Beyond making children a commodity, Gov. Cuomo’s legislation would be putting a stamp of approval on the creation of families in which the child is intentionally deprived of a mother for the emotional well-being of adults.

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U.S Supreme Court Asked to Determine Personhood in Colorado Embryo Case

Are embryos people or property? This is the question before the U.S. Supreme Court in the Colorado embryo custody case Rooks v. Rooks.

Mandy Rooks, the mother of six cryopreserved babies produced by in-vitro fertilization, wants custody of her children and wants the option to produce more full-term babies in the future, but her ex-husband, Drake, wants the embryos destroyed.

The lower courts awarded Mr. Rooks custody of the embryos for destruction, but the Colorado Supreme Court stayed that decision. However, Thomas More Society Special Counsel Rebecca Messall is asking that SCOTUS accept the case and affirm that embryos are human beings and not property that can be disposed of at will.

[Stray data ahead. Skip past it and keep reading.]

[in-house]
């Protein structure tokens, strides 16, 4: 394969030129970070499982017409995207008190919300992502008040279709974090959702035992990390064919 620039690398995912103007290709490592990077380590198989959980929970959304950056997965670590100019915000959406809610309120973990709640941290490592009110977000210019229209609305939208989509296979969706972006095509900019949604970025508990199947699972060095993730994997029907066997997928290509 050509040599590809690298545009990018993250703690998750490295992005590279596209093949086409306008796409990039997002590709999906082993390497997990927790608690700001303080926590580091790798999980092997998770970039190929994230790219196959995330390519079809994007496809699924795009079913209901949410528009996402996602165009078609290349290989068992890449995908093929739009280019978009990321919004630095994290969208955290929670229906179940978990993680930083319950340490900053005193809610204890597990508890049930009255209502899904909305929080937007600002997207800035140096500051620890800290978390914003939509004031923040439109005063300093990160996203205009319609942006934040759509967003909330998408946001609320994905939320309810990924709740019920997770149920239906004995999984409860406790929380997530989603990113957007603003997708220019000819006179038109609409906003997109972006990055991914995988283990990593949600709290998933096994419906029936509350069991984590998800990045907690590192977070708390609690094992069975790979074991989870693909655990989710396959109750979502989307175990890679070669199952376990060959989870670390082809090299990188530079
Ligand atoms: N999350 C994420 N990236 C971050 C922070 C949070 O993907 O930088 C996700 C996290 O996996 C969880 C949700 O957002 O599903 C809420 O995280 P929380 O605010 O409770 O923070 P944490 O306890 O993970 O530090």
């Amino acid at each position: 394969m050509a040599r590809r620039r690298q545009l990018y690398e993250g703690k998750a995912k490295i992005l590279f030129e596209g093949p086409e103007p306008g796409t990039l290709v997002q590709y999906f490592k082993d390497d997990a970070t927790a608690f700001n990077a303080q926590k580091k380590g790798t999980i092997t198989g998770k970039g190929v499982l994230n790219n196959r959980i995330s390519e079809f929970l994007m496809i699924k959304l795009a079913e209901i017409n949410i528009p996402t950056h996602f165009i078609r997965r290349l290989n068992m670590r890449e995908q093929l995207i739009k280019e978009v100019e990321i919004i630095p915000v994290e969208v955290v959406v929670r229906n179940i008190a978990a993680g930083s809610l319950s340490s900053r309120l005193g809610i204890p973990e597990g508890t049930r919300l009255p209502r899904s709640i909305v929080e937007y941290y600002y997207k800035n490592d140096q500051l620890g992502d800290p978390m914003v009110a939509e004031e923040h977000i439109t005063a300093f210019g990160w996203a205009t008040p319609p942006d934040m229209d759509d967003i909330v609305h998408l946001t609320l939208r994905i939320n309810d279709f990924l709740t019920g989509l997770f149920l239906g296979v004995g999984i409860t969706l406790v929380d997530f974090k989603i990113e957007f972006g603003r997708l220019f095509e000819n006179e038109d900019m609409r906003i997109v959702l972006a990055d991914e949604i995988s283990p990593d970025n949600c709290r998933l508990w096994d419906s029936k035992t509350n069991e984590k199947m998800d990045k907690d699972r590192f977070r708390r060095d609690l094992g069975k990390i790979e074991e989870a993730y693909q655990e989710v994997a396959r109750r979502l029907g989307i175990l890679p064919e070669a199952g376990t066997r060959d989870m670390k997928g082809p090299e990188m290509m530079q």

States Messall in the appeal to the high court, “Granting human embryos the status of persons cannot be left up to fifty states, any more than the Kansas-Nebraska Act could leave the status of slaves to each state. The test of who is a ‘person’ must be decided for the entire nation in order to uphold the principles of ‘Equal Justice Under Law.’”

A decision from the United States Supreme Court on whether it will consider the case is expected by February 25.